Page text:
The study used a twenty-question survey (Appendix, online) consisting of both quantitative and qualitative questions on collaboration, EBP, and instruction presented via SurveyMonkey. The survey instrument was developed by the authors and reviewed by a nursing faculty member prior to distribution. Nursing faculty leaders, deans, and directors from nursing schools in the states of Indiana and Florida with nursing programs that were accredited by the NLN Accrediting Commission or Commission on Collegiate Nursing Education and that offered at least an associate's degree in nursing were contacted via email. An email containing a link to the electronic survey and a request to forward the link to their full-time nursing faculty was sent to program directors. After approximately two weeks, librarians from these institutions (nursing liaisons/subject specialists or other identified reference librarians serving nursing schools) were contacted by email and asked to personally forward the email to their respective faculty. A total of seventy-four nursing schools were contacted: thirty-five from Indiana and thirty-nine from Florida. Indiana and Florida were chosen as a convenience sample because they were the home states of the authors and could roughly approximate any potential differences between the Southeast and Midwest. The survey remained open from August 28 to September 30, 2006. Questions on the survey relating to collaboration were analyzed for this article.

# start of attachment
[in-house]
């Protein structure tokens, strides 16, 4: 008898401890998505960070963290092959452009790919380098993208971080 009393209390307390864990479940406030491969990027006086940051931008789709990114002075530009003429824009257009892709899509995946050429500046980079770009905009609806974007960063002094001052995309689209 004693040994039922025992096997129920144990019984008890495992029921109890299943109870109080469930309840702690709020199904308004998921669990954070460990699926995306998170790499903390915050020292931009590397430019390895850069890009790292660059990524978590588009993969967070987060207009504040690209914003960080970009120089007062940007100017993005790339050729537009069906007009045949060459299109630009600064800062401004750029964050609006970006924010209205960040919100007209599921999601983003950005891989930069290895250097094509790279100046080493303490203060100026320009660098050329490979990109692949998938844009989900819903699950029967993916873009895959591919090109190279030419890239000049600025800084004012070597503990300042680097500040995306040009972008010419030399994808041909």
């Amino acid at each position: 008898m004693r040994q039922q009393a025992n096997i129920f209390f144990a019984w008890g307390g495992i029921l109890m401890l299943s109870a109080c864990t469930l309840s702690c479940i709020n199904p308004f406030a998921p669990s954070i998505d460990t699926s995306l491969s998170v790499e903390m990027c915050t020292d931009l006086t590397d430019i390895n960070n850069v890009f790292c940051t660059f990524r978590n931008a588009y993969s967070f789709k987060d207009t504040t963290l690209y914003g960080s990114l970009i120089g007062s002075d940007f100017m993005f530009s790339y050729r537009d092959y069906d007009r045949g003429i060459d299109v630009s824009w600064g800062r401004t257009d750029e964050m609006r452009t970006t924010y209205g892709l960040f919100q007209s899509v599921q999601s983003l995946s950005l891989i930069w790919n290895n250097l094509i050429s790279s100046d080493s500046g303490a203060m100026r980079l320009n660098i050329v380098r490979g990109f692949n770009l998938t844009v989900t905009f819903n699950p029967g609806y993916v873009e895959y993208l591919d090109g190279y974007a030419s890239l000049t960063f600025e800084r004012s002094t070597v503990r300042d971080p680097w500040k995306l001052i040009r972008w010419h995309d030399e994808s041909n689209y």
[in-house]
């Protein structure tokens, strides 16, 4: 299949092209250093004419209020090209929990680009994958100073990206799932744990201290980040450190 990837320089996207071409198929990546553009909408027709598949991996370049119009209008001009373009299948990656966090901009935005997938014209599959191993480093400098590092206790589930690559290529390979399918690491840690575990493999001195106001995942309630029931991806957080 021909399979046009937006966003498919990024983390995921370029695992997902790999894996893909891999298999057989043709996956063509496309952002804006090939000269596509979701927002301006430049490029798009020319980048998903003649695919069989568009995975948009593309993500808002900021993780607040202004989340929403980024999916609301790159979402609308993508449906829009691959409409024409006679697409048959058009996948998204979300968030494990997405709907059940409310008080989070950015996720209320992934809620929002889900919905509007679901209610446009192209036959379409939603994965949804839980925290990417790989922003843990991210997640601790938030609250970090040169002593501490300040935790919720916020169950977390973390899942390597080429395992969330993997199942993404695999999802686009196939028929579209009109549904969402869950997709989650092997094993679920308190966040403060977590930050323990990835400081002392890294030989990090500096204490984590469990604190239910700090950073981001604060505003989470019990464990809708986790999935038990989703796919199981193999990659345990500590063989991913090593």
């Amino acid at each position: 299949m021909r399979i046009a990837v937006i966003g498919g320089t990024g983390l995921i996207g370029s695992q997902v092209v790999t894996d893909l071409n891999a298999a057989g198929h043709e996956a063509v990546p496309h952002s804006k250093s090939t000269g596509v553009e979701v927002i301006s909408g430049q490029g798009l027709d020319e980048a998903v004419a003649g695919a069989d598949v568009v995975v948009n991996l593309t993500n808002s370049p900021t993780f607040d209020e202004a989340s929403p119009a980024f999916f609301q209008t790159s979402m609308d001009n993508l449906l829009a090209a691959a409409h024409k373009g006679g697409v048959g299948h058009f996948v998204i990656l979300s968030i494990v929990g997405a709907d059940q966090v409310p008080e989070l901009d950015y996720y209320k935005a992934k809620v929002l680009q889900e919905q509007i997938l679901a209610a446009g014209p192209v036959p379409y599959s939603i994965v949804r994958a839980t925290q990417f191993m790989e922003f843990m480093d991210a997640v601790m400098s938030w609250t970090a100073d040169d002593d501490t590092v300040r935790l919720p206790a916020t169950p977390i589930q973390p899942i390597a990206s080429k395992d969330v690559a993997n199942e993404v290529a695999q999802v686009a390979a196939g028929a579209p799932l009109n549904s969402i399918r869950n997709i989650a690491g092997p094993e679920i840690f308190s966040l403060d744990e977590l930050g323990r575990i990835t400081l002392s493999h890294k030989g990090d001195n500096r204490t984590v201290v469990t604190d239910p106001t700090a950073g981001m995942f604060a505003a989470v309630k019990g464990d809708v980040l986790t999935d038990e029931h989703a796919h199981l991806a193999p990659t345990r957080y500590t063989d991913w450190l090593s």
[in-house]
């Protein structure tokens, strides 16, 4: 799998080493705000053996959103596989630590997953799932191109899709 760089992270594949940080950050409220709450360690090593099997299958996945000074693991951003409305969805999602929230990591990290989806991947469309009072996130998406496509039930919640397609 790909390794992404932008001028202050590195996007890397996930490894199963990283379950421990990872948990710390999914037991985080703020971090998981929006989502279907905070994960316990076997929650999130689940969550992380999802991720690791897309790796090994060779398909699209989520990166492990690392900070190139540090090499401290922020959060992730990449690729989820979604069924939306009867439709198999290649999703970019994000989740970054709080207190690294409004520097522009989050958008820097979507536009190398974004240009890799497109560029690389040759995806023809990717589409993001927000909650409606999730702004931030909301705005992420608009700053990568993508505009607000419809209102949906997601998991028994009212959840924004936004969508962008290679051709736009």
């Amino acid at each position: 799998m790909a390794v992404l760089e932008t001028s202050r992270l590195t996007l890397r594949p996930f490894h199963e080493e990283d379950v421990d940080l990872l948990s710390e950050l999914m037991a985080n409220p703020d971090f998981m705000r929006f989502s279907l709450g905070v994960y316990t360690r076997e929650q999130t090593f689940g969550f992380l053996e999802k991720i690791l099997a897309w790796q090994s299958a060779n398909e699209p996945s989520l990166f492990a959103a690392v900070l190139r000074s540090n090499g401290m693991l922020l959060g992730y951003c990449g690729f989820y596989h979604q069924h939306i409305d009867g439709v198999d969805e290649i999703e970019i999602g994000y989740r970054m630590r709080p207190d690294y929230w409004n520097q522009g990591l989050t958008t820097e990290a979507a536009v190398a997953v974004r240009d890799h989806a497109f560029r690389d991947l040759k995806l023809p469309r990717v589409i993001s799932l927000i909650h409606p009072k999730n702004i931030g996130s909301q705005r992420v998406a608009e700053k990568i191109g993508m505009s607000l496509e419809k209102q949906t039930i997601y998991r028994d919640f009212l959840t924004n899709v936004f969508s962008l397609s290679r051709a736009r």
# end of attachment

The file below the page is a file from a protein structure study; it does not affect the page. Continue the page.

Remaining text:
A total of 112 responses were gathered. Seventy percent of the responses were received prior to the second request sent to subject librarians. Of those who reported a state (104), 47% of the respondents were from Florida and 53% were from Indiana. To simplify the institutional review board approval, the authors elected not to ask for institutional affiliation of each respondent. Thus, it was not known how many different schools were represented. The majority of respondents (60%) reported a master's degree as their highest level of education. A third (33%) reported a doctoral degree as their highest level of education related to nursing. Seven percent of respondents reported degrees at the baccalaureate level or lower or a master's degree in an area other than nursing. Years on faculty ranged from 1 month to 46 years, with an average of 13.51 years. The median number of years on faculty was 12 years; the mode was 6 years.

Descriptions of Collaboration with a Librarian